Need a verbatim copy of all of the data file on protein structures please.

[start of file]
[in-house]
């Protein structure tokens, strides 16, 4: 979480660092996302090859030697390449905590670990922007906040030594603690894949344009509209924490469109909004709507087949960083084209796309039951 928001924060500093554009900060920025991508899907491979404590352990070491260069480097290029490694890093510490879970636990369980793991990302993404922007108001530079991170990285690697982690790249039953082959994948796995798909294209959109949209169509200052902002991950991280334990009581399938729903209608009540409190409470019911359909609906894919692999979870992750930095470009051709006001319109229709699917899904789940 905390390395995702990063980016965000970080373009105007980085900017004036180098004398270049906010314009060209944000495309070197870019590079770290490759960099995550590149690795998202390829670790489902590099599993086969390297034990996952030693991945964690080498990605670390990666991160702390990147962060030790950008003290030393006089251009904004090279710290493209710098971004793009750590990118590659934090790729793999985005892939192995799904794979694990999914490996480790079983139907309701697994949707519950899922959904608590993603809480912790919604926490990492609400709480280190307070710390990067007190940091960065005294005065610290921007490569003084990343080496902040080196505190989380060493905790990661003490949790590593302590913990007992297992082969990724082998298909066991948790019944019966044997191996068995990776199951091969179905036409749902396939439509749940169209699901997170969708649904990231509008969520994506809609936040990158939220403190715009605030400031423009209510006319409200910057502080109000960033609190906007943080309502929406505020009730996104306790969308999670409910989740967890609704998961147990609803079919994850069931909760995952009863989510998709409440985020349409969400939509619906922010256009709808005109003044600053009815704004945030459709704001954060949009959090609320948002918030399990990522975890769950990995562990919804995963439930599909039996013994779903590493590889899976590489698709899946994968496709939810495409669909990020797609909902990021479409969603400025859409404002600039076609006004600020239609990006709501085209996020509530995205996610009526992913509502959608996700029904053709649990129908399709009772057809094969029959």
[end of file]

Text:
[in-house]
């Protein structure tokens, strides 16, 4: 979480660092996302090859030697390449905590670990922007906040030594603690894949344009509209924490469109909004709507087949960083084209796309039951 928001924060500093554009900060920025991508899907491979404590352990070491260069480097290029490694890093510490879970636990369980793991990302993404922007108001530079991170990285690697982690790249039953082959994948796995798909294209959109949209169509200052902002991950991280334990009581399938729903209608009540409190409470019911359909609906894919692999979870992750930095470009051709006001319109229709699917899904789940 905390390395995702990063980016965000970080373009105007980085900017004036180098004398270049906010314009060209944000495309070197870019590079770290490759960099995550590149690795998202390829670790489902590099599993086969390297034990996952030693991945964690080498990605670390990666991160702390990147962060030790950008003290030393006089251009904004090279710290493209710098971004793009750590990118590659934090790729793999985005892939192995799904794979694990999914490996480790079983139907309701697994949707519950899922959904608590993603809480912790919604926490990492609400709480280190307070710390990067007190940091960065005294005065610290921007490569003084990343080496902040080196505190989380060493905790990661003490949790590593302590913990007992297992082969990724082998298909066991948790019944019966044997191996068995990776199951091969179905036409749902396939439509749940169209699901997170969708649904990231509008969520994506809609936040990158939220403190715009605030400031423009209510006319409200910057502080109000960033609190906007943080309502929406505020009730996104306790969308999670409910989740967890609704998961147990609803079919994850069931909760995952009863989510998709409440985020349409969400939509619906922010256009709808005109003044600053009815704004945030459709704001954060949009959090609320948002918030399990990522975890769950990995562990919804995963439930599909039996013994779903590493590889899976590489698709899946994968496709939810495409669909990020797609909902990021479409969603400025859409404002600039076609006004600020239609990006709501085209996020509530995205996610009526992913509502959608996700029904053709649990129908399709009772057809094969029959």